1. The FRC is not fit for purpose“[H]aving spent most of its life in obscurity,” Kingman said, “the FRC now finds itself subject to tough and persistent criticism,” which have put it under an “unprecedented spotlight”. He said close attention had revealed the FRC to be “an institution constructed in a different era – a rather ramshackle house, cobbled together with all sorts of extensions over time.” He found some of the FRC’s critics “overstate their case”, but said it had taken an “excessively consensual” approach to its regulatory work. Kingman said the watchdog needed to be rebuilt from the ground up, with “a clear and precise sense of purpose and mission”. He also strongly criticised the FRC’s propensity for media leaks, which have led to several of its decisions appearing in the press ahead of their official announcement.
2. The FRC has serious problems in how it recruits top staff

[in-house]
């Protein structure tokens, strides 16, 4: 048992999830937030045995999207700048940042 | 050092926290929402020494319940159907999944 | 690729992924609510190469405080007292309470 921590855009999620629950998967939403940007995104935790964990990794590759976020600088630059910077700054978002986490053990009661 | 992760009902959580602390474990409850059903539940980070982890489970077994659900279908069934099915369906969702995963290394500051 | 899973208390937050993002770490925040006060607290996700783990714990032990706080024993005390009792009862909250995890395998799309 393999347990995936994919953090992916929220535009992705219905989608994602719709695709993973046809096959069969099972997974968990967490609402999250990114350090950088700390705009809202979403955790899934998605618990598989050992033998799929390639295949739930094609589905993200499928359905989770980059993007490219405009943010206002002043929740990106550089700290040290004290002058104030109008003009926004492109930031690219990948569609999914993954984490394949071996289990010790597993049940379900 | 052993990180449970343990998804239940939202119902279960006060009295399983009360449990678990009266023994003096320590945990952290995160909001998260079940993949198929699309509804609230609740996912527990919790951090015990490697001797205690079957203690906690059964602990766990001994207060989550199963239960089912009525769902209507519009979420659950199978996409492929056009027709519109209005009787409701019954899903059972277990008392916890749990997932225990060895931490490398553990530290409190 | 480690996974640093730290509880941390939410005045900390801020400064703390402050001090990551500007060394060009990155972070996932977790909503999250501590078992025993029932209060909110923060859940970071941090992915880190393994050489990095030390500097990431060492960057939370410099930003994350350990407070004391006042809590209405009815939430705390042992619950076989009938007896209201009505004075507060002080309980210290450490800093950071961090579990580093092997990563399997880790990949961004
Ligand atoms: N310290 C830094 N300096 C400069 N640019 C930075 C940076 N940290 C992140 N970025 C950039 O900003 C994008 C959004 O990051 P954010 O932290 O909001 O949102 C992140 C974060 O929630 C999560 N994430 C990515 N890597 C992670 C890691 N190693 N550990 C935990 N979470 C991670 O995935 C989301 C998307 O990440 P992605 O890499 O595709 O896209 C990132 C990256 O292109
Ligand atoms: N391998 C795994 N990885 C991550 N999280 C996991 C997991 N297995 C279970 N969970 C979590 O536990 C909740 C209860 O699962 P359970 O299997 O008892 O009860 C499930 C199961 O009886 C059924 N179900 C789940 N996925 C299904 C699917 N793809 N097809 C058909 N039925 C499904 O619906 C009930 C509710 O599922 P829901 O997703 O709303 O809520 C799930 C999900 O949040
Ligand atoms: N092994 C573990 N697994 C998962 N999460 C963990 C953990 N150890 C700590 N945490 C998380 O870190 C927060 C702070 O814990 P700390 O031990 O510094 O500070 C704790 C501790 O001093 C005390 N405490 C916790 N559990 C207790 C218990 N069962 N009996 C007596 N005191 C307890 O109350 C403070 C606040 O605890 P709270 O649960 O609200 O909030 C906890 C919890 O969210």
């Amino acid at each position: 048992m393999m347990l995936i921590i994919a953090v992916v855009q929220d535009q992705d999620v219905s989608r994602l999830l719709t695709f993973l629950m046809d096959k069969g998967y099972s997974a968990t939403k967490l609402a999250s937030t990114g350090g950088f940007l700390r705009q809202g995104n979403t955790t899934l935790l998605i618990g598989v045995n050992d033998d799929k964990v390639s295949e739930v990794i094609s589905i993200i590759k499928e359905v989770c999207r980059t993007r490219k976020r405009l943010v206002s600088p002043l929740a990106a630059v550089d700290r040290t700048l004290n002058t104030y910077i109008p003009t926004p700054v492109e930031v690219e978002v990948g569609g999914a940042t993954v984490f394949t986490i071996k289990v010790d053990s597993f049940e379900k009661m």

Kingman said the FRC board and staffing needed an overhaul, describing its approach to board and council recruitment as “surprisingly, and inappropriately, informal”. He said the watchdog was “often not employing open advertising or using headhunters, and sometimes even relying on the alumni networks of the largest audit firms”. “Of the 21 vacancies in relevant positions between 2016 and 2018 only one role was advertised in the national press, and just six involved external search consultancies,” he found. He said the regulator “has some excellent people”, but that its next chief executive after Stephen Haddrill leaves next year will have a “very big culture-change job to do”. He suggested that though many members of the FRC would transfer to Arga under his proposals, there should be a “limited” overlap in senior management, and that its new board should be much smaller.